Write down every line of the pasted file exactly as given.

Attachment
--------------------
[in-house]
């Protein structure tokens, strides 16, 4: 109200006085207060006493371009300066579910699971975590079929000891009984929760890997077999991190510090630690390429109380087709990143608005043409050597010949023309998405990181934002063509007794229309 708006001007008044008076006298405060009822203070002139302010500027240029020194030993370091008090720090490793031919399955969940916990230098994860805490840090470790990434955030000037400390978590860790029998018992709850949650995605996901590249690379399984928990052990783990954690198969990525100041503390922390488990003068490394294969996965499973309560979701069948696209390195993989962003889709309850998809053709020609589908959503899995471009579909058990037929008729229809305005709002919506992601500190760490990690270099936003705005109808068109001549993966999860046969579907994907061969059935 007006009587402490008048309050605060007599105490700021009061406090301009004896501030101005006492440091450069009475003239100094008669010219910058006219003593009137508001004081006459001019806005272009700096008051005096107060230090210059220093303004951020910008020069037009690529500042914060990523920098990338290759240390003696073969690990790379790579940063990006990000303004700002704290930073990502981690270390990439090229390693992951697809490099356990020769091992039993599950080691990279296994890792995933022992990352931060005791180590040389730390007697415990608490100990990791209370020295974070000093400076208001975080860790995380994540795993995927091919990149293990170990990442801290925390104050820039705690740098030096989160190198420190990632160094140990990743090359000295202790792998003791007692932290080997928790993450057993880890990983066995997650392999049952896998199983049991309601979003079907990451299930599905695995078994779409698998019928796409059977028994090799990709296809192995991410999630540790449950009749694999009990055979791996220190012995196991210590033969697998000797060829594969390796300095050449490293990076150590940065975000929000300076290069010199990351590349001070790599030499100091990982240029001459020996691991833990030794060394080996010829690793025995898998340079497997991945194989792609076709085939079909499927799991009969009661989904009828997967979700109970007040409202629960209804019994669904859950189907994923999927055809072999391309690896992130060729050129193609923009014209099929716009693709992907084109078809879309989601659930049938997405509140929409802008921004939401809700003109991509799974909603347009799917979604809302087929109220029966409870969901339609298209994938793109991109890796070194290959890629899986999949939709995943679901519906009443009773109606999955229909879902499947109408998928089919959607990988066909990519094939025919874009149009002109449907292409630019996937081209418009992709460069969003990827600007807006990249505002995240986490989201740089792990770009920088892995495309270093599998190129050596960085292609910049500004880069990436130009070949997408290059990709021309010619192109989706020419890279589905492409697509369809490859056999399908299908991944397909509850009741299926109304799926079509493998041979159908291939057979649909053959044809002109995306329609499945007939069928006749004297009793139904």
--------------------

[in-house]
């Protein structure tokens, strides 16, 4: 109200006085207060006493371009300066579910699971975590079929000891009984929760890997077999991190510090630690390429109380087709990143608005043409050597010949023309998405990181934002063509007794229309 708006001007008044008076006298405060009822203070002139302010500027240029020194030993370091008090720090490793031919399955969940916990230098994860805490840090470790990434955030000037400390978590860790029998018992709850949650995605996901590249690379399984928990052990783990954690198969990525100041503390922390488990003068490394294969996965499973309560979701069948696209390195993989962003889709309850998809053709020609589908959503899995471009579909058990037929008729229809305005709002919506992601500190760490990690270099936003705005109808068109001549993966999860046969579907994907061969059935 007006009587402490008048309050605060007599105490700021009061406090301009004896501030101005006492440091450069009475003239100094008669010219910058006219003593009137508001004081006459001019806005272009700096008051005096107060230090210059220093303004951020910008020069037009690529500042914060990523920098990338290759240390003696073969690990790379790579940063990006990000303004700002704290930073990502981690270390990439090229390693992951697809490099356990020769091992039993599950080691990279296994890792995933022992990352931060005791180590040389730390007697415990608490100990990791209370020295974070000093400076208001975080860790995380994540795993995927091919990149293990170990990442801290925390104050820039705690740098030096989160190198420190990632160094140990990743090359000295202790792998003791007692932290080997928790993450057993880890990983066995997650392999049952896998199983049991309601979003079907990451299930599905695995078994779409698998019928796409059977028994090799990709296809192995991410999630540790449950009749694999009990055979791996220190012995196991210590033969697998000797060829594969390796300095050449490293990076150590940065975000929000300076290069010199990351590349001070790599030499100091990982240029001459020996691991833990030794060394080996010829690793025995898998340079497997991945194989792609076709085939079909499927799991009969009661989904009828997967979700109970007040409202629960209804019994669904859950189907994923999927055809072999391309690896992130060729050129193609923009014209099929716009693709992907084109078809879309989601659930049938997405509140929409802008921004939401809700003109991509799974909603347009799917979604809302087929109220029966409870969901339609298209994938793109991109890796070194290959890629899986999949939709995943679901519906009443009773109606999955229909879902499947109408998928089919959607990988066909990519094939025919874009149009002109449907292409630019996937081209418009992709460069969003990827600007807006990249505002995240986490989201740089792990770009920088892995495309270093599998190129050596960085292609910049500004880069990436130009070949997408290059990709021309010619192109989706020419890279589905492409697509369809490859056999399908299908991944397909509850009741299926109304799926079509493998041979159908291939057979649909053959044809002109995306329609499945007939069928006749004297009793139904």